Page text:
Juventus haven't been playing badly, says Michael Cox - but individual performances could send the team out...
One of the major surprises in this season’s Champions League has been the poor form of Juventus. Having won consecutive Serie A titles, The Old Lady seemed ready to have learned a lesson from last season's tough Champions League tie against eventual champions Bayern Munich. The signings of Carlos Tevez and Fernando Llorente strengthened their attack, their problem position last season – and the squad has improved overall, theoretically allowing them to compete on two fronts.
But things haven’t gone as expected. Draws against Copenhagen and Galatasaray mean they’re fighting to qualify for the knockout stages, and with runaway leaders Real Madrid likely to ease up in the final two matches – potentially allowing the two other sides in the group unexpected points – Juventus could crash out at the group stage.
The peculiar thing is this: Juventus haven’t actually played poorly throughout their four group matches. There have been some defensive errors and poor finishing, but overall the Italians have controlled matches intelligently in the centre of midfield and created a succession of chances. Antonio Conte must be tearing his hair out.
So what has been letting Juventus down? Well, in the opening group game against Copenhagen, they were constantly denied by a fine goalkeeping performance by Johan Wiland, unquestionably the game’s star performer. Not only did Juve record significantly more shots, they managed 11 on target – which is usually enough to convincingly win a game of football. Many of these attempts were from close range, too.
That could legitimately have been considered a minor blip, but the performance at home to Galatasaray in the next match was more concerning.
Again, Juventus had significantly more shots than their opponents – nearly four times as many, in fact – but they were guilty of wastefulness in front of goal. Less than 20% of their shots were on target, and they were attempting to score from much trickier positions than against Copenhagen.
More worryingly, there was some awful defensive play. Leonardo Bonucci inexplicably misjudged a bouncing ball, allowing Didier Drogba in behind to score the opener. Then, after turning the game around, in the 88th minute Juventus allowed Umut Bulut a crazy amount of room inside the box to reach Drogba’s knock-down, and the Turkish champions stole a point. Again, Conte will feel his side had dominated, but failed to take the victory.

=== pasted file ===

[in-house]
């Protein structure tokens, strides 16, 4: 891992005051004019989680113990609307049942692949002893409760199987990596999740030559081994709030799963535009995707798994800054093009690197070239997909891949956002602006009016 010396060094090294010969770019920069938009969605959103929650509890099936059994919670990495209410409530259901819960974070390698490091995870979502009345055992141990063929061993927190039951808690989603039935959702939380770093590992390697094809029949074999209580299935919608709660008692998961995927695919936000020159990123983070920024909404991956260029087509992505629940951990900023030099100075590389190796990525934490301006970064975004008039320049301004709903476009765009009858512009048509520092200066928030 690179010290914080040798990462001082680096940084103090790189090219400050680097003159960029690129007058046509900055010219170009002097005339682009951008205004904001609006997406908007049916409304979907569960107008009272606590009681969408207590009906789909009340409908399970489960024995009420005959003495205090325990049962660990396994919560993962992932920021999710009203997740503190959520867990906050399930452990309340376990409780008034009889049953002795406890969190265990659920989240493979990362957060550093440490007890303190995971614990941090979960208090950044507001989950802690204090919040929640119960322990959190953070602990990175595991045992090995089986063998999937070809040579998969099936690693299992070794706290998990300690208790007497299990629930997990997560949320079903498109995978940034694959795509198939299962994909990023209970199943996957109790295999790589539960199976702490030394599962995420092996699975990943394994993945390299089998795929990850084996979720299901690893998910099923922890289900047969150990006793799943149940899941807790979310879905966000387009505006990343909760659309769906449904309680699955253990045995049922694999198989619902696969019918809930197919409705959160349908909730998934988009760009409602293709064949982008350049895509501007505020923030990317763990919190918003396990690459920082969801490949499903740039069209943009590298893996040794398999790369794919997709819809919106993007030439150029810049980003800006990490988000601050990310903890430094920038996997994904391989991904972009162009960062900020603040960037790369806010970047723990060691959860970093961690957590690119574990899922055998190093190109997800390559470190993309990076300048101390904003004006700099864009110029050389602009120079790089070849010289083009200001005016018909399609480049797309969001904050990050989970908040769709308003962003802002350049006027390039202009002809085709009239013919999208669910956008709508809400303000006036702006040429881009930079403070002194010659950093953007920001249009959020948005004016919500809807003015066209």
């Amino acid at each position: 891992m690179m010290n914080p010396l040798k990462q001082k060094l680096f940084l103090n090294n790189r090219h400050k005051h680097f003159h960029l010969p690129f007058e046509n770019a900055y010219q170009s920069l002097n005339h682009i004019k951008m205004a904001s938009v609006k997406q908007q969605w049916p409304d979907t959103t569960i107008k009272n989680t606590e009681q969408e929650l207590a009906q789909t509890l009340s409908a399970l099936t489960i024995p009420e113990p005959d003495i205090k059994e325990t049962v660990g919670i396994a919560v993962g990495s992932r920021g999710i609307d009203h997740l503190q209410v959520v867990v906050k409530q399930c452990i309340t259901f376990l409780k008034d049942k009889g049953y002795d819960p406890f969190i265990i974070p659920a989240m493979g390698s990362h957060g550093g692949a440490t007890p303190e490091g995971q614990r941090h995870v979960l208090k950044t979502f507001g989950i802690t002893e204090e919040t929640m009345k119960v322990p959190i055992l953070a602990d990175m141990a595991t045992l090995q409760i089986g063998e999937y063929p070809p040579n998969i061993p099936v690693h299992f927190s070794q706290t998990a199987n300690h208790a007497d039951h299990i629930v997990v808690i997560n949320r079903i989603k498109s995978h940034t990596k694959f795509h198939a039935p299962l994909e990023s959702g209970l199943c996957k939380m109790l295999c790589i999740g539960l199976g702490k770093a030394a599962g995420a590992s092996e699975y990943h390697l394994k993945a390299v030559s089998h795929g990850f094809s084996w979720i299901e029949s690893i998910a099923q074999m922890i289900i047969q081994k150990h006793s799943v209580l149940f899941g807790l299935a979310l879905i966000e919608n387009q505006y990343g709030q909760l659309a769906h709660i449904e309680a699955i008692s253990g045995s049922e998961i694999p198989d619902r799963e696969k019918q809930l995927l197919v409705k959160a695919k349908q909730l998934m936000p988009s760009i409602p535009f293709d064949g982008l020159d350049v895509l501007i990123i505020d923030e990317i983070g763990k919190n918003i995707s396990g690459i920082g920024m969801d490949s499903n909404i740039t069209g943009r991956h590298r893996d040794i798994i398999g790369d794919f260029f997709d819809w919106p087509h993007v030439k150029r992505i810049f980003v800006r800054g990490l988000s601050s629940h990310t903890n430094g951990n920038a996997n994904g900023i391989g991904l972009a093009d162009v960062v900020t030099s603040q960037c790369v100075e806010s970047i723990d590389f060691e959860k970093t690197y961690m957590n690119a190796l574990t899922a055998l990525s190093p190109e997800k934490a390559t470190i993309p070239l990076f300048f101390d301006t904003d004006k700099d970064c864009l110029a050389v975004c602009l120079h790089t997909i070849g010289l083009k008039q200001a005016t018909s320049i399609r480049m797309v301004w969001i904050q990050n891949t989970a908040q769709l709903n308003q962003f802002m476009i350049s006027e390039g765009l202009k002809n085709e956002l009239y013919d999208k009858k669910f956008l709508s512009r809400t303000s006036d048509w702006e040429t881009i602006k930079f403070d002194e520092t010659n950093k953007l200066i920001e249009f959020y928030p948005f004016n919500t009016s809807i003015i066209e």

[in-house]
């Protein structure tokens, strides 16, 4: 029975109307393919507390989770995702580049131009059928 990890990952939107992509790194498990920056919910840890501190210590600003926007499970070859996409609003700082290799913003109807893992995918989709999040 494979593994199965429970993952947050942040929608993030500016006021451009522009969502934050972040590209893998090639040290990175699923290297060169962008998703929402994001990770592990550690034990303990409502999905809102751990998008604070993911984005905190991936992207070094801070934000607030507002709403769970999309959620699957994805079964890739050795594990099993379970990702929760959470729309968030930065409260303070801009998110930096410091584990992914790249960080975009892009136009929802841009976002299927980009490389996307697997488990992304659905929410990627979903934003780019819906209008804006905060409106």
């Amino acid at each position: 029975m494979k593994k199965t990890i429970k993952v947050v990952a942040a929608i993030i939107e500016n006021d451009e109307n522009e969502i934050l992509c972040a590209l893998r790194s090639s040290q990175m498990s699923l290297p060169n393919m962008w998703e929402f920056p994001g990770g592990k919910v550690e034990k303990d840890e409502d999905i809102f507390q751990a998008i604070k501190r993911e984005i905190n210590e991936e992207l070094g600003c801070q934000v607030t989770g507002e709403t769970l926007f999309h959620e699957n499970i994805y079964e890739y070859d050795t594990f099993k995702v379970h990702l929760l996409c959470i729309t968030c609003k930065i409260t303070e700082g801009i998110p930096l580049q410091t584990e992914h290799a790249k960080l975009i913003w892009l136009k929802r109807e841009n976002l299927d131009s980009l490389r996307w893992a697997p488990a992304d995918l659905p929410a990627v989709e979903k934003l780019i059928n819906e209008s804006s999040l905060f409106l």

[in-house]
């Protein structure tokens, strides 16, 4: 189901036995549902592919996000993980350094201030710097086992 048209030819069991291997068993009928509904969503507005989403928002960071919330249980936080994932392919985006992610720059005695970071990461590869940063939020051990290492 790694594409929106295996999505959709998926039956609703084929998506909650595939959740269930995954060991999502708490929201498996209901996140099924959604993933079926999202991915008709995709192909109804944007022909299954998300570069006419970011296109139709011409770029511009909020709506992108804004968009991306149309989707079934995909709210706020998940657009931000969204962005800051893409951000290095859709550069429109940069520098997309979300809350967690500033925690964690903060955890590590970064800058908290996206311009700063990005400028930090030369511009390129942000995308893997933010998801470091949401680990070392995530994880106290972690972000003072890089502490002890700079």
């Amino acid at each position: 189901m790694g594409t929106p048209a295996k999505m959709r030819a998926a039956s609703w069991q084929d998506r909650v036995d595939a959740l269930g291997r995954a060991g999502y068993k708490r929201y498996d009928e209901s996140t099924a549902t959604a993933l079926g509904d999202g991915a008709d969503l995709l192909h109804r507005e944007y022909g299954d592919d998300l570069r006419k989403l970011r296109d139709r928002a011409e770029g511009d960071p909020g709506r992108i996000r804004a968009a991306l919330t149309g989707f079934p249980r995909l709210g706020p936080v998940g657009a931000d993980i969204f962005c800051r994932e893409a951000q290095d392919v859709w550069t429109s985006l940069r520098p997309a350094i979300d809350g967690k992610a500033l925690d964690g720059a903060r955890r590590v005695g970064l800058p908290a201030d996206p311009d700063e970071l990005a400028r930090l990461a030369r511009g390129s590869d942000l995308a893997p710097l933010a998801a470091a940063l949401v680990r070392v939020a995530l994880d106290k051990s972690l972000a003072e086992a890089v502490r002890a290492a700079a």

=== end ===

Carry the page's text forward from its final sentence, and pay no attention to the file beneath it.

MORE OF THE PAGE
Away in the Bernabeu, Juventus again performed well – switching to a 4-3-3 shape to cope with Madrid’s wingers, and matching them in midfield. But they were let down by one of their most dependable players – Giorgio Chiellini had a terrible match, conceding the penalty for the home side’s decisive goal, before being sent off for bringing down Cristiano Ronaldo.
Again, Juventus acquitted themselves well – it was just one poor individual performance to blame.
Then, finally, there was the return match against Madrid three weeks ago. Once more Juventus played some fine football, with Andrea Pirlo turning in one of his best performances this season from his deep-lying midfield role, constantly winning possession and barely misplacing a pass.
It was also notable how threatening Juventus were from wide positions – they constantly crossed the ball and their cross completion rate was close to 50%, around double what is generally expected. When placed side-by-side with Madrid’s crossing, it’s particularly impressive.
Again, however, defensive errors cost Juventus. They were caught out with their defence spread too wide when a passing move broke down, allowing Karim Benzema and Cristiano Ronaldo to link for the equaliser, then were caught three-against-three at the back, allowing Ronaldo to tee up Gareth Bale for Real’s second goal in a 2-2 draw.
These constant defensive mistakes are particularly surprising for Juventus, a side that have appeared so solid under Conte. Arguably, the shift to a back four against Madrid caused some positional problems, but they still don’t explain the individual errors from reliable defenders.
In summary, Conte doesn’t need to change his strategy significantly. Juventus have performed well – they’ve just been wasteful upfront, and error-prone at the back. In this situation, the players must take responsibility.